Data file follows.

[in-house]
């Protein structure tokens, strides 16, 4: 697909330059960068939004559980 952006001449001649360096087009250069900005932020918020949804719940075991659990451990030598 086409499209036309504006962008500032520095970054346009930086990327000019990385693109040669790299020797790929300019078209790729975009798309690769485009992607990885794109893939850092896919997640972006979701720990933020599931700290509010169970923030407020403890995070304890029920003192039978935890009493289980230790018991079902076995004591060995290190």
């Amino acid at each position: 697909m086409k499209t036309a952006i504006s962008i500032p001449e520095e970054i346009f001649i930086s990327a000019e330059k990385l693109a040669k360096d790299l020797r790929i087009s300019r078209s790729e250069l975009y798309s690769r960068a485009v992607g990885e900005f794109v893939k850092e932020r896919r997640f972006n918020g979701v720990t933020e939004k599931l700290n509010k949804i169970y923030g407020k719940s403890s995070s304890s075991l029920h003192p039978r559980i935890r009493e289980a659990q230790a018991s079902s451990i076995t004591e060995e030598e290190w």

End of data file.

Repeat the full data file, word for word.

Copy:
[in-house]
């Protein structure tokens, strides 16, 4: 697909330059960068939004559980 952006001449001649360096087009250069900005932020918020949804719940075991659990451990030598 086409499209036309504006962008500032520095970054346009930086990327000019990385693109040669790299020797790929300019078209790729975009798309690769485009992607990885794109893939850092896919997640972006979701720990933020599931700290509010169970923030407020403890995070304890029920003192039978935890009493289980230790018991079902076995004591060995290190």
């Amino acid at each position: 697909m086409k499209t036309a952006i504006s962008i500032p001449e520095e970054i346009f001649i930086s990327a000019e330059k990385l693109a040669k360096d790299l020797r790929i087009s300019r078209s790729e250069l975009y798309s690769r960068a485009v992607g990885e900005f794109v893939k850092e932020r896919r997640f972006n918020g979701v720990t933020e939004k599931l700290n509010k949804i169970y923030g407020k719940s403890s995070s304890s075991l029920h003192p039978r559980i935890r009493e289980a659990q230790a018991s079902s451990i076995t004591e060995e030598e290190w």